Why I'm Voting for John Kerry

by Jonathan Wallace jw@bway.net

In November 2000, I published a piece called Why I'm Voting for Ralph Nader. I said that the Democratic party no longer represented me, and the only chance I saw that it might ever do so again was if I cast my vote for a third party. I reasoned that if the Democrats lost enough elections because people like me were voting for third party candidates, they might swing back in our direction.

Also, I saw the growth of a viable third party (which has not happened) as a vital step towards the restoration of democratic choice in America. Both Democrats and Republicans, I said, are captives of the money and as a result, their views have narrowed so as to become almost indistinguishable on key issues. I would be much happier living under a parliamentary system, where there are more parties representing more points of view, which must form a coalition to get a government in place. A two party system excludes too many people, and I am one of them.

I had voted for Nader in 1996 as well. So it has been a long time since I voted for a Democrat in a Presidential election. I am doing so now reluctantly, aware I am betraying an important principle, giving in, and reassuring a party that has abandoned any pretense of including me that it calls the shots and can bully me into submission. I plan to return to voting for third party candidates as soon as things are stabilized in this country (if they ever are). This year, I am reluctantly deferring what I see (given the outcome in 2000) as my highly successful participation in a campaign to chastise the Democrats, only because there are more important preemptive goals.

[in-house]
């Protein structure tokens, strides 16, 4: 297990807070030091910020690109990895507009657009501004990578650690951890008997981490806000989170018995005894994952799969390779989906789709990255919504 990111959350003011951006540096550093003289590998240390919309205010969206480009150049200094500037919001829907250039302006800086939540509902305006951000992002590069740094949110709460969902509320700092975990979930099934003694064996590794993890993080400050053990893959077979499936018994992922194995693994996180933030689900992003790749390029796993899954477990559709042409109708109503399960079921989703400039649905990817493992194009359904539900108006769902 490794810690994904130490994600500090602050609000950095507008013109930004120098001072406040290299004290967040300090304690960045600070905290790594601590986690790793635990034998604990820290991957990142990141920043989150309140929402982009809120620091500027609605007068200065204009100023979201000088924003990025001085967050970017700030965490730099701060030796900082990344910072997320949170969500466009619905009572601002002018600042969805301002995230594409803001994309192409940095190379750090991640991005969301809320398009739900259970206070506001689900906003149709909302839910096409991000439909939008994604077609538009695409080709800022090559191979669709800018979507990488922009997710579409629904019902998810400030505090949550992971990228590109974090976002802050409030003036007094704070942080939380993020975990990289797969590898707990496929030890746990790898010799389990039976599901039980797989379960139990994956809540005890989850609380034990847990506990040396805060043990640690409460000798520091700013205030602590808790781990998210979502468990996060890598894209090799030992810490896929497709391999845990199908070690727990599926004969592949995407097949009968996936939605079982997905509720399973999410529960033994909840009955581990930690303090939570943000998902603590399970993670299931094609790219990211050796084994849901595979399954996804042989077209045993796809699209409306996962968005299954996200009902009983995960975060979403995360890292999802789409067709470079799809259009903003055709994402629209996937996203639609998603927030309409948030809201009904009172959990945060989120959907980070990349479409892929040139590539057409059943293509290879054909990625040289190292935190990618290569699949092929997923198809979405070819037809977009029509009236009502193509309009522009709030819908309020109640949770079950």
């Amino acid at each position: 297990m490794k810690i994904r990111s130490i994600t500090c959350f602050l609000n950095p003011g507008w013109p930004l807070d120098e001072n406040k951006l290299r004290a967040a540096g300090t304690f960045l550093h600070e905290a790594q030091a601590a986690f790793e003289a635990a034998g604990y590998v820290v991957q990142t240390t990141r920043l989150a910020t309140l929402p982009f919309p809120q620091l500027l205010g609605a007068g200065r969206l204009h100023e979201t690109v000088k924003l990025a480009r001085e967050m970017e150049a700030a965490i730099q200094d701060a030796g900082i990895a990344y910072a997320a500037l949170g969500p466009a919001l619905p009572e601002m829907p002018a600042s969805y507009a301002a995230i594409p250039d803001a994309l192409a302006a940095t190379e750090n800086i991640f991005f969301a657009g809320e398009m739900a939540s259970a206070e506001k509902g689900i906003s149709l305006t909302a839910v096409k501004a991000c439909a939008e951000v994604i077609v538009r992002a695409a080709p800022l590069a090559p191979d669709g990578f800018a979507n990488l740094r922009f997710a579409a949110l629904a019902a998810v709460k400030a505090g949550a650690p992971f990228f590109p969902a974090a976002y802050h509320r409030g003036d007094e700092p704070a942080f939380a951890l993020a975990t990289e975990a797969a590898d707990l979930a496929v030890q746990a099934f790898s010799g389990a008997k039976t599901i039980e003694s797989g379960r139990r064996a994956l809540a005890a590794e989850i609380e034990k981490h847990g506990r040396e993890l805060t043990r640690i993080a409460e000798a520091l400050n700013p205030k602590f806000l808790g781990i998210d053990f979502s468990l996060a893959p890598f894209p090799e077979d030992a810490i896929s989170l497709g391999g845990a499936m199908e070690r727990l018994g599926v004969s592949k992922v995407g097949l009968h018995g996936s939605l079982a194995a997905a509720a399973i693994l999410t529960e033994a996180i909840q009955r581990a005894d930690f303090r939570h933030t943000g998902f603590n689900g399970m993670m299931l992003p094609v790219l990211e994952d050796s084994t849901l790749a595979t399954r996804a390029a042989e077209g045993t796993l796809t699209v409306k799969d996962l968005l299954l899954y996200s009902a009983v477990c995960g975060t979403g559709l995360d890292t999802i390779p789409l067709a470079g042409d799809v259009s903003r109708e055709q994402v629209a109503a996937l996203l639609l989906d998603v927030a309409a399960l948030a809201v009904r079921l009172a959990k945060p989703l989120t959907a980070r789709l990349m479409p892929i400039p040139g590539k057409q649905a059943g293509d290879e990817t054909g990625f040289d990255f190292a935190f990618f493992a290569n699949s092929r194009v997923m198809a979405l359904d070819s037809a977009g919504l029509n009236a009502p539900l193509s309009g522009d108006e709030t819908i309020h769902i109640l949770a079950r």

I cannot put it more bluntly than to say that we are all passengers in a plane which is in danger of being crashed by an idiot pilot. We are living through a multigeneration experiment of the Republican money men that you don't really need a president (Gerald Ford, Ronald Reagan, both George Bush's) as long as you have intelligent handlers. In other words, any photogenic placeholder with a madcap smile will do, while what the Village Voice used to call the "permanent government" gets on with business.

What we are seeing today is however, the dregs of the experiment, where the latest generation of handlers are on the cusp where ideology merges into psychosis. Many of the government's initiatives-- such as huge tax cuts while financing an endless and extremely expensive war in Iraq--are so incredible that it is easy to imagine readers of future histories stopping for a moment to ask incredulously, "They did what? They argued what?" Bill Clinton, who couldn't keep his dick in his pocket, did absolutely nothing else but get in personal trouble for eight years. By contrast, the Bush administration has been a tragicomic opera of slapdash initatives and grotesque failures. Everything Bush has attempted--the capture of bin Laden, homeland security, the reinvigoration of the economy, the war in Iraq--has failed spectacularly.

That the majority in this country doesn't seem to be overly worried about this is not heartening and of course makes me worried that (despite what Lincoln said) you can fool all of the people all of the time. Opposed to the man with the empty eyes and the madcap smile is an intelligent candidate, far more presidential. Because there are no sexual or real estate scandals with which to tar him, the criticisms that are effectively being leveled at him seem vanishingly small, compared to the Bush administration's gross defaults. Kerry may be a waffler, but every candidate in American politics today is afraid to stake out a position on anything important, at least without leaving himself an exit. This is an artifact of the process, not the man. Bush is hardly exempt from waffling; verbally endorsing the assault weapons ban, while quietly allowing Congress to kill it, is an entirely new kind of waffle (for what is a waffle but trying to have an issue both ways?)